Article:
5 Aug 2008, 1202 hrs IST,TNN
NEW DELHI: "In India, even God cannot help. He will be a silent spectator as He will also feel helpless" — this observation came from the Supreme Court on Tuesday as it expressed its frustration over the reluctance of the Centre and state governments to take tough measures against bureaucrats and others unauthorisedly overstaying in government accommodation.
The remark indicated what the apex court must be feeling after failing to goad the governments to amend laws to treat squatting in government premises as criminal trespass of public property, an offence which may attract arrests.
The bench of Justices B N Agrawal and G S Singhvi was reacting to the government's decision, conveyed by additional solicitor general Amarendra Saran, not to amend Section 441 of the Indian Penal Code to make overstaying in official bungalows an offence.
Following the refusal of the Centre and states to make the squatters pay, the dejected court dropped its advocacy for a stronger law. "In our view, the stand of the Centre and the states is condemnable in view of the galloping trend of unauthorised occupation of official accommodation, which neither the Centre nor the states are in a position to contain," it said.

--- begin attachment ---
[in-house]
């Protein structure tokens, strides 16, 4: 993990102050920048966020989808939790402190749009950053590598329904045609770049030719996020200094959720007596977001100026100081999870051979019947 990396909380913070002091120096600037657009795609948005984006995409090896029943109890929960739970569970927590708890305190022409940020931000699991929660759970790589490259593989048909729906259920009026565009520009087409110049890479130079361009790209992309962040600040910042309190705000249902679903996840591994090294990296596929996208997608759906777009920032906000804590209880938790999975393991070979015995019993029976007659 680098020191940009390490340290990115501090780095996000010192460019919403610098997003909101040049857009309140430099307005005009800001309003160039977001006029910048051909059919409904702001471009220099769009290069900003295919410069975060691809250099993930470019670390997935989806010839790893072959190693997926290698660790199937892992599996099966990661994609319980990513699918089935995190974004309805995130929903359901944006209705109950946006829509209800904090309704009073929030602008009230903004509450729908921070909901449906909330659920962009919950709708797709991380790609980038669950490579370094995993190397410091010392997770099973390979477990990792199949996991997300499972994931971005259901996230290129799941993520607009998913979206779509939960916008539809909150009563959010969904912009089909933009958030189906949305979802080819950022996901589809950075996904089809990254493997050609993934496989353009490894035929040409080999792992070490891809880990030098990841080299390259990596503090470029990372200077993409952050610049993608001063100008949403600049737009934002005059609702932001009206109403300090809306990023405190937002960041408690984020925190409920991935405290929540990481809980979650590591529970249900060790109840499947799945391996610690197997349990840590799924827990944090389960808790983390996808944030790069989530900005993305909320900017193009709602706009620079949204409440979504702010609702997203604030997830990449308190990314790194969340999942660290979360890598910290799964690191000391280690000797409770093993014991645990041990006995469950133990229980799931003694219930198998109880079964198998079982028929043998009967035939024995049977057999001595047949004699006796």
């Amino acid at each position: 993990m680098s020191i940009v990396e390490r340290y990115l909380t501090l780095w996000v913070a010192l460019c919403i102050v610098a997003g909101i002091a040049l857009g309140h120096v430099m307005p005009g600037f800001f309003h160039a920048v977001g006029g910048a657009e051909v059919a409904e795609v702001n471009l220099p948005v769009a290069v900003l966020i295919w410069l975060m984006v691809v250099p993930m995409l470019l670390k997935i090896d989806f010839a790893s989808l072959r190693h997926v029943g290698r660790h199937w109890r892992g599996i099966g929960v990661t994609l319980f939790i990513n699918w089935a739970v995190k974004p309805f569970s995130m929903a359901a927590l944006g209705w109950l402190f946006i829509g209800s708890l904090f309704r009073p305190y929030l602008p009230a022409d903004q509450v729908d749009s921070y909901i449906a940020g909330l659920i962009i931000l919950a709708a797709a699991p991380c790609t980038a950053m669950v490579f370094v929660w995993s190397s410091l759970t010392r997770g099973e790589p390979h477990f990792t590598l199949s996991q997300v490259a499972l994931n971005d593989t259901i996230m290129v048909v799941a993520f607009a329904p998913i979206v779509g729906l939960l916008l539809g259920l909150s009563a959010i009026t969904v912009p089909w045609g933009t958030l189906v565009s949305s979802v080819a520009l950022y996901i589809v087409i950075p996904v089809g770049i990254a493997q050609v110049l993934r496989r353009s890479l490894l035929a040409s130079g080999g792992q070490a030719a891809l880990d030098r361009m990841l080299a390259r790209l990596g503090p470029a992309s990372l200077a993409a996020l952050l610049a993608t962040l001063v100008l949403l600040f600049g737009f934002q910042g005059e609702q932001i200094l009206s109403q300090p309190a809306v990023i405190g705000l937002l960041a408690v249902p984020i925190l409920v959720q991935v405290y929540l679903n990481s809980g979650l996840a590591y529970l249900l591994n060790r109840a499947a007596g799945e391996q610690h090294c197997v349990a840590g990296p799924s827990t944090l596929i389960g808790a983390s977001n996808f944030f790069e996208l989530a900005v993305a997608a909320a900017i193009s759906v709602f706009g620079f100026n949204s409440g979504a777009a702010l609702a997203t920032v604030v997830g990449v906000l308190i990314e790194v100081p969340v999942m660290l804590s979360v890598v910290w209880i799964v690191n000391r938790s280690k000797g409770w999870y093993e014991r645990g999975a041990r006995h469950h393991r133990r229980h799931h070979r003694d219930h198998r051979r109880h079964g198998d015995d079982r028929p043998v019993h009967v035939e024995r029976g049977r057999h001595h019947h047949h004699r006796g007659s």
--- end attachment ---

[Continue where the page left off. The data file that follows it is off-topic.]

Amicus curiae Ranjit Kumar, however, exhorted the court not to drop the ante, saying there should be some accountability fixed on delinquent bureaucrats as government accommodation were national assets which could not be squandered away.
Following the refusal of the Centre and states to make the squatters pay, the SC court dropped its advocacy for a stronger law. The bench comprising Justices B N Agrawal and G S Singhvi pointed out that a law, however tough, could never be implemented if the government was not keen on it.
"The whole government machinery is corrupt. We may lay down the law, but who will implement it? It has to be done by the clerks. The secretaries and joint secretaries have no guts to go against the clerks. The law is there, the statute is there, but the governments have become non-functional," it said. The court slammed the government for being obstinate towards implementation of laws. Because of this, those in the corridors of power were able to continue occupying government accommodation unauthorisedly without fear, it said.
The SC, frustrated by the determination of politicians and bureaucrats to stay put in subsidised accommodation beyond their eligibility, had proposed amendment last year, saying that only "third degree method" would work with the heedless and well-connected lot.
If it had thought that its tough posture would work with regimes indulgent of powerful squatters, it was to be disappointed. Most of the states did not respond to suggestion. Those who did, toed Centre's line. There were two exceptions though — Orissa and UP — which have tough laws in place making squatting in government bungalows a non-bailable offence.